Written By: Brent Allen
A hunter tracked a set of prints through the mountains. He eventually came upon the largest looking grizzly bear he had ever seen. The animal was recently killed, and a small man stood beside it. Amazed, the hunter asked, “Did you kill that grizzly?” “Yes,” he replied. “How could a little guy like you put down a huge beast like that?” “I killed it with my club,” the man replied. “Wow!” the astonished hunter exclaimed. “How big is your club?” The man thought for a moment. “Oh…I guess there are about 30 of us.”
This little story is an accurate depiction of Med One. Rather than 30 strong…we are over 100 strong - and we are much more than a club, we are a family. We are a family striving for “shared success.” WE ARE MED ONE! We are not out hunting grizzlies, but we are united in a common purpose. We focus on “MAKING MEDICAL EQUIPMENT AVAILABLE.”
I sincerely believe that the secret to accomplishing this objective lies in creating a unique company culture. But what is culture? For me, it is very challenging to define. I think that it has a lot to do with an organization’s people, values, and practices. I am proud of the people we have hired. I am proud of the values and practices that Med One has embraced. I am also proud of the very special culture we have here at Med One.
Someone once said, “I don’t believe that culture is just one aspect of the game… I believe that it is the game.” I completely embrace this concept. I think maintaining a positive culture is so important, in my opinion, it even trumps strategy. I believe that the shaping of our Med One culture was put into place when we hired our team. Mahatma Gandhi said it best, “A company’s culture resides in the hearts and the souls of its people.” At Med One, our culture is our people. Med One is defined by the capacity of our employees to create value. We are a family. WE ARE MED ONE.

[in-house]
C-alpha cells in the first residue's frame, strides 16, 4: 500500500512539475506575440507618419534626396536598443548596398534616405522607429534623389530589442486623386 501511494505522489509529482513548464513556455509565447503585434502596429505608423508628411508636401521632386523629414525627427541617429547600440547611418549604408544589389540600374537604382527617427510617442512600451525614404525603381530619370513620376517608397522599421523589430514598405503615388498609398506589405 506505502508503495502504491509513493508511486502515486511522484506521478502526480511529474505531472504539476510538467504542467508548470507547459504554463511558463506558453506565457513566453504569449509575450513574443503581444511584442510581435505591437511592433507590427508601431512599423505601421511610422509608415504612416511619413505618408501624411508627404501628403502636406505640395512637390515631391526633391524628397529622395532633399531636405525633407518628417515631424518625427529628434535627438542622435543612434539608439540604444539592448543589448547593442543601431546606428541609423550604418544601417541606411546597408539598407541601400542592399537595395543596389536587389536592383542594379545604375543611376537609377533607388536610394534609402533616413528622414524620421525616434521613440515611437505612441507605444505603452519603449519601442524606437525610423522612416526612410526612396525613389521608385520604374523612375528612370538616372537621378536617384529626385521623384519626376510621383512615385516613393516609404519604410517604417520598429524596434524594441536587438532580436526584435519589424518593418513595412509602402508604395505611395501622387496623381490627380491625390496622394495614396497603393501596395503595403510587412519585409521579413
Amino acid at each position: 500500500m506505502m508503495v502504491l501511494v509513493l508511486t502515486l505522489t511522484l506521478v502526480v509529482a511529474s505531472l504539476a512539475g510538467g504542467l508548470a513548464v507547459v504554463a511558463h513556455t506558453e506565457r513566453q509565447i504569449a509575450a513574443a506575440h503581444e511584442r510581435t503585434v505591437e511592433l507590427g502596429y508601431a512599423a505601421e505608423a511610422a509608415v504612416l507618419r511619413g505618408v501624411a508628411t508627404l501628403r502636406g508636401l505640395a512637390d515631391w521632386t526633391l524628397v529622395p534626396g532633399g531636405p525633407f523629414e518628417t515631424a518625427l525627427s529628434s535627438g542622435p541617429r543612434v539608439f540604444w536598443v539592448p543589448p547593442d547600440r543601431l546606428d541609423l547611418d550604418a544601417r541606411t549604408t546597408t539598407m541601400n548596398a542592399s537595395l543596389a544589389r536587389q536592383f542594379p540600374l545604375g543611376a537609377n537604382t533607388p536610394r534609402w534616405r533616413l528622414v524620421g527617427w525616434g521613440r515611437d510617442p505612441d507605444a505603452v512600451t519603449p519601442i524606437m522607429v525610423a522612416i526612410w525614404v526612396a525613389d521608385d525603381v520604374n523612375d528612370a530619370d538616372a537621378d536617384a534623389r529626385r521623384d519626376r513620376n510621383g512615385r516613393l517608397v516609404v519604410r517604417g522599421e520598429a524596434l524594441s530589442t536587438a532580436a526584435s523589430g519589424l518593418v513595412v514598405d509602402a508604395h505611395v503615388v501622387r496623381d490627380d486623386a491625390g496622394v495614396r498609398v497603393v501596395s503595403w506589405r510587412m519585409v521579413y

We recently held our annual meeting, an event where the company gathers together from across the country. During a session of the meeting, we were asked to write down our definition of the Med One culture. I reviewed many of the responses and was impressed with what I saw. The following is my response to the question. “The Med One culture is people working together and helping one another. It is called teamwork - this is how we achieve our objectives.”“The Med One culture is people working together and helping one another. It is called teamwork - this is how we achieve our objectives.”
I was also interested in Larry’s (my business partner and the CEO of Med One) response. He wrote, “Our uniqueness is sitting here in this room. We give them the power to solve problems and then provide the tools and permission to implement the solutions.”
I find it interesting that both of our perspectives pointed to our people. There must be some truth in the statement, “At Med One, our culture is our people.”
PEOPLE WORKING TOGETHER AND HELPING ONE ANOTHER